Annual Report FY 2004 - Research at Cornell

17. Tunable Nanotube Oscillator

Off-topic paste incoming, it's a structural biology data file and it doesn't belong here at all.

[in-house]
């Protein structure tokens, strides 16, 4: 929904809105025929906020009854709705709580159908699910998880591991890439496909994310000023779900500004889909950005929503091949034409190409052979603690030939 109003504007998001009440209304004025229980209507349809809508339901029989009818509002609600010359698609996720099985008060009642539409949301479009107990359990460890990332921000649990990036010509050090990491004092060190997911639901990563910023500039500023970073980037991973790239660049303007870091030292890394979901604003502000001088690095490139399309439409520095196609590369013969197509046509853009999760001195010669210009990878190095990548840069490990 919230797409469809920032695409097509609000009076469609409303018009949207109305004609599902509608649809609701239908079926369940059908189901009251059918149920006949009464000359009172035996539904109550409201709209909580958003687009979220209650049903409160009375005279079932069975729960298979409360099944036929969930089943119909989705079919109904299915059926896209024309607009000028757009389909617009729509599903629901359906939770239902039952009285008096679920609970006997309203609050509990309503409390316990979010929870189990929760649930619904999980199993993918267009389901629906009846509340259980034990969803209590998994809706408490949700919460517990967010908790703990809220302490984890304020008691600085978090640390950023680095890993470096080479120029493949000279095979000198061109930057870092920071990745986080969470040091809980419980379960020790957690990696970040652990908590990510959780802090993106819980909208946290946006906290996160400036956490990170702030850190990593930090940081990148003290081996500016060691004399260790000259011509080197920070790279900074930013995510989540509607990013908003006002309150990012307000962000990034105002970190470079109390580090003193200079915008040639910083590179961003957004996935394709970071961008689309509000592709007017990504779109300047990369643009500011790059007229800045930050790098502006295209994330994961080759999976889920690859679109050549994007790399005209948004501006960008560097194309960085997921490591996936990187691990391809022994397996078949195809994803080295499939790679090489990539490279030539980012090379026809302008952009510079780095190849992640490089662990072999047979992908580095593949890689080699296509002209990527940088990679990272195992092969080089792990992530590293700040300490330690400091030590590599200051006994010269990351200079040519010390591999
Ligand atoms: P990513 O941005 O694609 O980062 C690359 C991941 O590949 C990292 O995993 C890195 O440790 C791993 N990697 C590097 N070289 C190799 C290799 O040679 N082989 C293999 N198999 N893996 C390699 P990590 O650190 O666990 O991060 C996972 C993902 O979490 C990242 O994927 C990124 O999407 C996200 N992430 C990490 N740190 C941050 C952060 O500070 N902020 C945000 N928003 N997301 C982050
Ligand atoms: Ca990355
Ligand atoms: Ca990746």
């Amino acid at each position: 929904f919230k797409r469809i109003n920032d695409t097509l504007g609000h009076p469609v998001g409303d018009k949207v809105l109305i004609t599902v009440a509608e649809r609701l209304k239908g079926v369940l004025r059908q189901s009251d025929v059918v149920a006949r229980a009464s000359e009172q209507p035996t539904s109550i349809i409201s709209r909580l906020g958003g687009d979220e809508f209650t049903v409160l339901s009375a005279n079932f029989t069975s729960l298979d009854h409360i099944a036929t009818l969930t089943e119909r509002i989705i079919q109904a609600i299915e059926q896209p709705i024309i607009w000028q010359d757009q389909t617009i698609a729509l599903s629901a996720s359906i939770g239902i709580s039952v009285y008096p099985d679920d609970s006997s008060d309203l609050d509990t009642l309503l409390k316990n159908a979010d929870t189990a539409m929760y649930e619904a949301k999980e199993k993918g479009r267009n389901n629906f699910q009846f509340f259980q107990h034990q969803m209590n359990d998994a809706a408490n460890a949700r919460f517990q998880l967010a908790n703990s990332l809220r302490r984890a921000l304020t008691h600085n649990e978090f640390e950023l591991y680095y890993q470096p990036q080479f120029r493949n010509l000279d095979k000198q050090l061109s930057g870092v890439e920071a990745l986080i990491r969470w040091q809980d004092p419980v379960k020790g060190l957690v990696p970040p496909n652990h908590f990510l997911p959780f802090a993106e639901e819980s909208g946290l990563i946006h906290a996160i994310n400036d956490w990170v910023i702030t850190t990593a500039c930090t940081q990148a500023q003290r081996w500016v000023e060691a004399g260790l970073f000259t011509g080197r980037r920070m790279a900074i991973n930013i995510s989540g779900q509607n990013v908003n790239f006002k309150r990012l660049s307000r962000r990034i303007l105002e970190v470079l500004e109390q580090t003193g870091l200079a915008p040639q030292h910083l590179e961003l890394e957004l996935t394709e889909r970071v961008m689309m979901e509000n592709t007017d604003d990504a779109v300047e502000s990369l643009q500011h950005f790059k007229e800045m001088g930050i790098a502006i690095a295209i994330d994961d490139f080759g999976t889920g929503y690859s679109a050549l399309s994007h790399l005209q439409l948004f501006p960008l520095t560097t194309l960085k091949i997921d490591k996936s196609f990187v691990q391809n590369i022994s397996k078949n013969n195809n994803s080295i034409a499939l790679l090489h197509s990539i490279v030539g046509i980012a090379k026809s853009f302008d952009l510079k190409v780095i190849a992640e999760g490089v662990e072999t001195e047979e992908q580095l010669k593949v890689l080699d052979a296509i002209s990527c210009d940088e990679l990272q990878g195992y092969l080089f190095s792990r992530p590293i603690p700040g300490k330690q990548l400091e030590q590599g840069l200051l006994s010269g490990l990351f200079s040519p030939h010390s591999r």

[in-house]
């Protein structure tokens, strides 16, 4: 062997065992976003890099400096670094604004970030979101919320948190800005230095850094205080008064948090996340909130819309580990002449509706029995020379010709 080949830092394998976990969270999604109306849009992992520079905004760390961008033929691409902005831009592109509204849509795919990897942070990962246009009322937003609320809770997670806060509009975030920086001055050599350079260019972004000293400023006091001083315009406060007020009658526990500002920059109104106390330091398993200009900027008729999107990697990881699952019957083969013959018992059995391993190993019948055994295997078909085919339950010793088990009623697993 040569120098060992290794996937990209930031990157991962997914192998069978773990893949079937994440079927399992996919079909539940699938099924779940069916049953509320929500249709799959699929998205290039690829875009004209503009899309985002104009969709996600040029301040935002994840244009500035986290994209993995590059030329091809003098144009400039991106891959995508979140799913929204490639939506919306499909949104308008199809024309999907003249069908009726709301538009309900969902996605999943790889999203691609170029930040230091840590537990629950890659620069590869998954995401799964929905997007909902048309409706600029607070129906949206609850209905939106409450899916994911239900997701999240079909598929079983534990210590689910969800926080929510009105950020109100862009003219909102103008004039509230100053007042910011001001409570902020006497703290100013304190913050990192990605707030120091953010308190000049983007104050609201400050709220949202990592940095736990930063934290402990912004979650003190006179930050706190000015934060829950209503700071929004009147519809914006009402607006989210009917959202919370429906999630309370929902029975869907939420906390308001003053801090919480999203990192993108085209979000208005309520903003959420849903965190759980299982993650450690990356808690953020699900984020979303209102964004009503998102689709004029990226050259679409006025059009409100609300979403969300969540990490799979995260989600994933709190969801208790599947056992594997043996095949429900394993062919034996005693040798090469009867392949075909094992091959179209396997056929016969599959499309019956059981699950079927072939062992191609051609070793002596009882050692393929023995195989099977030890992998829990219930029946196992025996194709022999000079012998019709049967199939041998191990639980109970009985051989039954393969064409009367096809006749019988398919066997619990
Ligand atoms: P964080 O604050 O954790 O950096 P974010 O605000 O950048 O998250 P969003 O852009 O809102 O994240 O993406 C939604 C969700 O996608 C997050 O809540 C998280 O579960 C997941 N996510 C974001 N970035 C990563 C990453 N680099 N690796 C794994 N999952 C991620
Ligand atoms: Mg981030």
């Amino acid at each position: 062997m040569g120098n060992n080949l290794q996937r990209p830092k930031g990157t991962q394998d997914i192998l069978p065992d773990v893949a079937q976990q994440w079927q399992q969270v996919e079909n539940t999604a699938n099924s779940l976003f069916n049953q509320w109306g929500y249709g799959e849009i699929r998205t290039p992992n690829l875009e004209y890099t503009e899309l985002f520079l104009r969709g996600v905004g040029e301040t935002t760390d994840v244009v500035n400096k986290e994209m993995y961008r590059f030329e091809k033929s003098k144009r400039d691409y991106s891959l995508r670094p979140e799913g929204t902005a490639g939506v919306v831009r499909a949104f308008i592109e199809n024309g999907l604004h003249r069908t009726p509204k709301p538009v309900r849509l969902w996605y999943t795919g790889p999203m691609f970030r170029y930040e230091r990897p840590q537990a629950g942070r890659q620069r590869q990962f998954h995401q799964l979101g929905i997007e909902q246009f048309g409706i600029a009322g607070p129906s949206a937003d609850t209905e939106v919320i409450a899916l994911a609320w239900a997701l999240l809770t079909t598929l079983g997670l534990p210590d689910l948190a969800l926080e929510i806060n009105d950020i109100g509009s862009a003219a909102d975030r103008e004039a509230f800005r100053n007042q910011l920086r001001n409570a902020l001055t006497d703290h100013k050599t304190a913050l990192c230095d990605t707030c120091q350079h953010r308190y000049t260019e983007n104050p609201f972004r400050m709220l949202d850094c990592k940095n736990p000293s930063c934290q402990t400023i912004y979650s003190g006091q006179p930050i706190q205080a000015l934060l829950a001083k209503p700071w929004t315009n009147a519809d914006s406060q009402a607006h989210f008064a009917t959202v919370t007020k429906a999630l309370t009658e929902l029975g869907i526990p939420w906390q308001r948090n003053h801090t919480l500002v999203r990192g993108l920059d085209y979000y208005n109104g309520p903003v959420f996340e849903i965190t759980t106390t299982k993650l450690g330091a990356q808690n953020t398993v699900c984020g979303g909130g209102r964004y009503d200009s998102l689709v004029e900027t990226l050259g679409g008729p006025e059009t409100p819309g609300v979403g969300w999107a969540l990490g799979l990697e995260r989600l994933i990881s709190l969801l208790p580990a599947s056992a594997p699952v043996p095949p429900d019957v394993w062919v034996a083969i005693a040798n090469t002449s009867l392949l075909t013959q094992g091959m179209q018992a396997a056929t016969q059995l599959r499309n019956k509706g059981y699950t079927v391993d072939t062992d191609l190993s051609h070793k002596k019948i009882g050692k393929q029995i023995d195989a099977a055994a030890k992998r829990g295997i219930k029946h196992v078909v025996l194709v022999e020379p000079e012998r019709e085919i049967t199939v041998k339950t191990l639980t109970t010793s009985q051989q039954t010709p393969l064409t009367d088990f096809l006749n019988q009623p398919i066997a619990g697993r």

Paul L. McEuen, Physics, and research colleagues created an electromechanical oscillator that could possibly weigh a single atom. This tiny device, made using a carbon nanotube, can be tuned across a wide range of radio frequencies. Previous experiments with nanoelectromechanical systems (NEMS) used vibrating silicon rods so small that they oscillate at radio frequencies. McEuen’s research group replaced the silicon rods with a carbon nanotube to create an even smaller and more durable oscillator. Carbon nanotubes are cylinders of carbon atoms arranged in a hexagonal pattern similar to that of a buckyball. The Cornell device consists of a carbon nanotube that is one to four nanometers in diameter and about one-and-a-half micrometers long. In addition to use as a detector in a radio-frequency device, such as a cellular phone (which constantly changes operating frequency to avoid conflict with other phones), the device may be used in mass sensing and basic research.

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